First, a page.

For our Catholic Christian family, this Solemnity of the Mother of God is Mother’s Day. It is not so different from the May Mother’s Day we observe in our human families. Both days are full of maternal sentiment and appreciation. Mothers promote life and happiness. Mothers open the door to the future. The memory of a mother’s love is forever an encouragement—at least Mom loves me! Mothers help us grow up. They teach us life-skills: how to tie our shoelaces, use a handkerchief, button our shirts or blouses.
Our heavenly Mother, given to all of us through St. John at the foot of the Cross, is mother like that. She bears in her heart our future and her blessing of us is that found in the reading from Numbers in today’s liturgy: “The Lord bless you and keep you! The Lord let his face shine upon you, and be gracious to you! The Lord look upon you kindly and give you peace!”
As we live with Mary in the community of the Church, we can pick up from her what we need for an eternal life. We can notice her day by day “pondering,” as Luke’s Gospel today points out: “And Mary kept all these things, reflecting on them in her heart.” The heavenly Mother kept contact with God, the God always present in the happenings of her life. So, she could always follow God’s lead for her life. In this way, she can teach us how to make it successfully through this life to the eternal one.
If you and I want a New Year’s resolution, consider the habitual “pondering” of the heavenly Mother. What if we decided, each of us, to spend at least three minutes a day simply pondering God. This is not something peculiar to Christianity. Recently a Jewish rabbi was featured on CNN with the message that a really new year will depend on giving God center stage in our human lives by some prayer practice. For us it can be three minutes a day—only!—of “pondering” to help us do that.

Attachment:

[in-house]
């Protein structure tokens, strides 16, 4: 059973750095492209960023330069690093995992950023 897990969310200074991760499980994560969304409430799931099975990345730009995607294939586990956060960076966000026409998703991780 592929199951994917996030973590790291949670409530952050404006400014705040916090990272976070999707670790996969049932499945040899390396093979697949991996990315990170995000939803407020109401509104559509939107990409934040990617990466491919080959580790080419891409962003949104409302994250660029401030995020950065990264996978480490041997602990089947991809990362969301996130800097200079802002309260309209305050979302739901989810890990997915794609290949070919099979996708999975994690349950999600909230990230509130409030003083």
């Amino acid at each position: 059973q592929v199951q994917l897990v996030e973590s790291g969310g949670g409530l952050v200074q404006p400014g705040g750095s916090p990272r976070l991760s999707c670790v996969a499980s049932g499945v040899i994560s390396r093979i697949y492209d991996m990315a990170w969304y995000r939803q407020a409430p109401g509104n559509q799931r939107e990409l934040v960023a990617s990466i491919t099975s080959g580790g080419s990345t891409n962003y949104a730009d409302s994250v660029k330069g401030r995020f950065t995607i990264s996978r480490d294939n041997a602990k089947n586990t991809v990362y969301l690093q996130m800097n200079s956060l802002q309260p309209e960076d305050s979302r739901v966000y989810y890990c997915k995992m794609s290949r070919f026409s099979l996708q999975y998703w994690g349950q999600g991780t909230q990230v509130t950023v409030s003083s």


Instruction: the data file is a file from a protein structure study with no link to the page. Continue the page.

How to do it? It means letting the heavenly Mother influence our way of praying. Notice her special way: she uses no words, she has no Bible in hand, only “pondering.” This is one way she lived in God’s family. She tried to be in God’s presence, tried to feel God’s presence. That especially kept her in contact with God and able to follow God’s lead throughout her life. She had a special knack for prayer.
What if we, her children, could practice that, like we practiced tying our shoelaces or buttoning our shirts or blouses as she looked on? How new might 2013 be, if we imitated the “pondering” of our heavenly Mother?
It will mean taking on a little of Mother’s discipline. We will need to find the best spot in our daily schedule for the three-minute “pondering” like our Mother’s—no favorite prayers, no Bible, no nothing except opening up to God’s presence, just being with God and letting God be with me, for those three short minutes. (The other kinds of prayer are good, too, and we can and should find time for them also. But Mother’s “pondering” is special.)
If my New Year’s resolution is to at least do the three-minute pondering, maybe I will see God more clearly in the events of my day, maybe I will be able to keep closer contact with God, maybe I’ll be more ready to follow God’s lead in my life. It takes practice. But wouldn’t that make the Heavenly Mother proud of her children?
Happy New Year to all!